Unión Cívica Radical (UCR)

Argentina’s current government is the result of the 2015 successful presidential election campaign that pitted the Cambiemos alliance with Mauricio Macri as its candidate against the Frente para la Victoria coalition — controlled by former president Cristina Kirchner — that had Buenos Aires Province’s former governor, Daniel Scioli, as its candidate.

The two main political forces that formed Cambiemos are Macri’s own Propuesta Republicana (PRO) party and the Unión Cívica Radical (UCR) party which was created in the 19th century. The UCR is much larger than PRO and has a strong presence in the whole country but, in 2015, it lacked a leader with nationwide appeal. By contrast, PRO had an organisation that was restricted to a few major districts but Macri enjoyed wide recognition among the voters.

In 2015, the presidential candidate was the essential cog in the electoral machine. By contrast, in the 2017 legislative elections — although the president and his record will play an important role, and some key national issues will determine many votes — these races will mainly pit local leaders against each other over local issues. In fact, rather than one national campaign, we will see 24 provincial races, with some key national figures supporting their local candidates but without themselves playing leading roles in the elections. Under such circumstances the UCR’s commitment to the Cambiemos alliance becomes even more important than in the presidential election.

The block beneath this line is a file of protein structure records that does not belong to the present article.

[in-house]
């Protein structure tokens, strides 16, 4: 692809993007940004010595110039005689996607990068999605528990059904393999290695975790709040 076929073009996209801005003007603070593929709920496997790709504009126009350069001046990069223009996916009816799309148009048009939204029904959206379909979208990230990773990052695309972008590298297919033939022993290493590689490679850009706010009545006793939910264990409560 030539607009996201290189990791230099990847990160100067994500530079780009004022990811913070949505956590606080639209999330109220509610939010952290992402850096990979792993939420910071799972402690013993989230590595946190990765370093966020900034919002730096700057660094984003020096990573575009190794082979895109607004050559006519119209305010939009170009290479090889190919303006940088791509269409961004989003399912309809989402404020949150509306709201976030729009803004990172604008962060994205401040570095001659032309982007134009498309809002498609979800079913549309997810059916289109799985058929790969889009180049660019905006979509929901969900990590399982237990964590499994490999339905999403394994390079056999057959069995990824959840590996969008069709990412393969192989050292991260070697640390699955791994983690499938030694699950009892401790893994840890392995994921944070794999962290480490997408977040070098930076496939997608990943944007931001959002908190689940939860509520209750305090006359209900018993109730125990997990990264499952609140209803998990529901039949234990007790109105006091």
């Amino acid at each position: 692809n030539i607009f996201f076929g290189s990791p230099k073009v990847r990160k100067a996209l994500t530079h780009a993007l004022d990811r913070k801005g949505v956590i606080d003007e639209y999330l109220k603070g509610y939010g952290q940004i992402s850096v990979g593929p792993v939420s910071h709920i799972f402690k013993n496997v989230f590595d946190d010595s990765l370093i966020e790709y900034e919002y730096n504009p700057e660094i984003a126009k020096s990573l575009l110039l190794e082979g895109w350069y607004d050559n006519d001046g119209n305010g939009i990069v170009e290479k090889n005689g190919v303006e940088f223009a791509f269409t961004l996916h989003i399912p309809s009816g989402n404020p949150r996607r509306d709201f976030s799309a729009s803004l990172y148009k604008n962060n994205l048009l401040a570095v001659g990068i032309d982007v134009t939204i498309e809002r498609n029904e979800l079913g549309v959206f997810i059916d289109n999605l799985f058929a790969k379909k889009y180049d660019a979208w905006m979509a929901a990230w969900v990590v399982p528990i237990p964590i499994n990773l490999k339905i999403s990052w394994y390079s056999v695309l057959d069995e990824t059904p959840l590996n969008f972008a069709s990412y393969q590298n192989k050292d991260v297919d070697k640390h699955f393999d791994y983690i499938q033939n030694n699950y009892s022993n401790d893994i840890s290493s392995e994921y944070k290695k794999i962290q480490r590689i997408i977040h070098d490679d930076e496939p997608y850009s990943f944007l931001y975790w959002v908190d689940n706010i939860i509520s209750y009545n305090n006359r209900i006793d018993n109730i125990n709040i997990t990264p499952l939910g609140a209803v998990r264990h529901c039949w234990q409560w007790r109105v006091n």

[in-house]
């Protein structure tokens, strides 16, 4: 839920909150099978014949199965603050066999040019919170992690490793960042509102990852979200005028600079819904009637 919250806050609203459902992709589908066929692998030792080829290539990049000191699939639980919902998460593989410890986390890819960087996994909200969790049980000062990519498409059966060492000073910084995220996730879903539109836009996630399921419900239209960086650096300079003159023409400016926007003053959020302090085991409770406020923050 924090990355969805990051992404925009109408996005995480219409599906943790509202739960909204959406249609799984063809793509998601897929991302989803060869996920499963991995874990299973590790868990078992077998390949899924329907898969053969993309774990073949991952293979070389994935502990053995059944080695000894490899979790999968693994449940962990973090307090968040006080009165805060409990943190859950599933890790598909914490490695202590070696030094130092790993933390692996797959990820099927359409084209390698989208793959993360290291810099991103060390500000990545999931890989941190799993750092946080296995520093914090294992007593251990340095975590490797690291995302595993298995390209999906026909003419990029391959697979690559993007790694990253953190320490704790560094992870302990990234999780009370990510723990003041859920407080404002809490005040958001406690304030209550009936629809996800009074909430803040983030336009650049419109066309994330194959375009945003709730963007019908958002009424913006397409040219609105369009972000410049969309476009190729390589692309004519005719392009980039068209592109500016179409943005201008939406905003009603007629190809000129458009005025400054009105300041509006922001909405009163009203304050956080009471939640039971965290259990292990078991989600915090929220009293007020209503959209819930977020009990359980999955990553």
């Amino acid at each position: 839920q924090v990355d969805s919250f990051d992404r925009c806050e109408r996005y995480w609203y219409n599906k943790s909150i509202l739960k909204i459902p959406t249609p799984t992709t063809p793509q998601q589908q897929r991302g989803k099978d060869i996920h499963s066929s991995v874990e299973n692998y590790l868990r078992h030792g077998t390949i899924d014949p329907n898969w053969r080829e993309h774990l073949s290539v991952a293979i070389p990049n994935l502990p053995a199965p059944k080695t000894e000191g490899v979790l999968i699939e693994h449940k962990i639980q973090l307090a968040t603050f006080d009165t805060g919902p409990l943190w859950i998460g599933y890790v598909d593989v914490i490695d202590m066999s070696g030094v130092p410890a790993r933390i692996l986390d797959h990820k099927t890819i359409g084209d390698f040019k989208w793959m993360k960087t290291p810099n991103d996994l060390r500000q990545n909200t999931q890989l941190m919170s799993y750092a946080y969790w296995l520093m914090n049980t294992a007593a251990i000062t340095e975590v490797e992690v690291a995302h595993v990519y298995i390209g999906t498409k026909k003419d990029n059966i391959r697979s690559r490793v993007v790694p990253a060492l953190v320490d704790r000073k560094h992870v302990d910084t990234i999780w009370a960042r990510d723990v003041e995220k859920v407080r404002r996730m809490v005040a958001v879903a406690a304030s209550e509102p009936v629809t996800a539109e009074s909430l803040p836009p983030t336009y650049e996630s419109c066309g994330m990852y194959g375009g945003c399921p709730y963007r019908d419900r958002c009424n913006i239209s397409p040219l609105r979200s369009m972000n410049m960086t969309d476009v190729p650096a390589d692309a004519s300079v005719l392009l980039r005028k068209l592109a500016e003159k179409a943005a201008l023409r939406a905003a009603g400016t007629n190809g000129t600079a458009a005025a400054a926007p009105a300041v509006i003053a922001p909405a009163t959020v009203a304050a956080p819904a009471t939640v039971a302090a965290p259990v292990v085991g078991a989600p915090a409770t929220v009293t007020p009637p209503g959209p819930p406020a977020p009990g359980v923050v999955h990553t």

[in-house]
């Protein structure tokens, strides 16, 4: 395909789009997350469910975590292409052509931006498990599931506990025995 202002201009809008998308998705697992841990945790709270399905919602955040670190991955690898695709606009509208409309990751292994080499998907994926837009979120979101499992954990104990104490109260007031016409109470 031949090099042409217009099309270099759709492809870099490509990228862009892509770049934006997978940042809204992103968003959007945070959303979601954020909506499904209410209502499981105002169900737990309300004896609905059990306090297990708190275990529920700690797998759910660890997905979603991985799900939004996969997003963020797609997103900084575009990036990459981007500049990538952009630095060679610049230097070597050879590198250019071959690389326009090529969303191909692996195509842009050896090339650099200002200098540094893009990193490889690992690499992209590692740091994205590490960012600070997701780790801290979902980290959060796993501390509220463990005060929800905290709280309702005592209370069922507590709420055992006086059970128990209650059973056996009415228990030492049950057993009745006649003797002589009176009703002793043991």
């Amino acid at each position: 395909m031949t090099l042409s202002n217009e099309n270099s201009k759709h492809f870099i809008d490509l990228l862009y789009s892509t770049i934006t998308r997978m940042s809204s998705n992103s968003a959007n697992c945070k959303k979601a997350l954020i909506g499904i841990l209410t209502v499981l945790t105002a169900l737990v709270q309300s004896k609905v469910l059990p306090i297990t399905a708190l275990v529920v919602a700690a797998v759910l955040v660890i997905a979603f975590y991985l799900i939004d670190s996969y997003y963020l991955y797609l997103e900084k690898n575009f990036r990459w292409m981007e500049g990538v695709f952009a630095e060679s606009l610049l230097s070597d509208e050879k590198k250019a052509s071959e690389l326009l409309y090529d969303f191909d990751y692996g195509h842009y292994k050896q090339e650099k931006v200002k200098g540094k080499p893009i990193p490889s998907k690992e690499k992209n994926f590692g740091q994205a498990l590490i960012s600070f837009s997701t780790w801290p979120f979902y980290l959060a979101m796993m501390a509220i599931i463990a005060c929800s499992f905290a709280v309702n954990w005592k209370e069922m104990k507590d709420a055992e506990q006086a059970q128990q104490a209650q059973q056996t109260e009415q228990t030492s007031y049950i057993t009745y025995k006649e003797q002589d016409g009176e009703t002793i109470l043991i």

The UCR is internationally aligned with socialist and social-democratic movements. It is logical for some important minority of party members, who see Macri as a conservative, to question the party’s leadership’s acceptance of his presidential candidacy. After almost two years since Cambiemos was established, a UCR convention — held in February in the Córdoba Province — met with great expectation.

To some observers’ surprise the UCR ratified its commitment to Cambiemos. Furthermore, it called for its strengthening by transforming what many Radical leaders see as an electoral and congressional alliance into a true government coalition. Radical leaders currently hold five ministerial portfolios and occupy many other senior positions in the Administration. The few key members of Macri’s entourage, however, are all from his own Propuesta Republicana (PRO) party.

This is an excerpt from an article in this month’s Argentina Strategic Brief – for more information please contact us at info@menas.co.uk.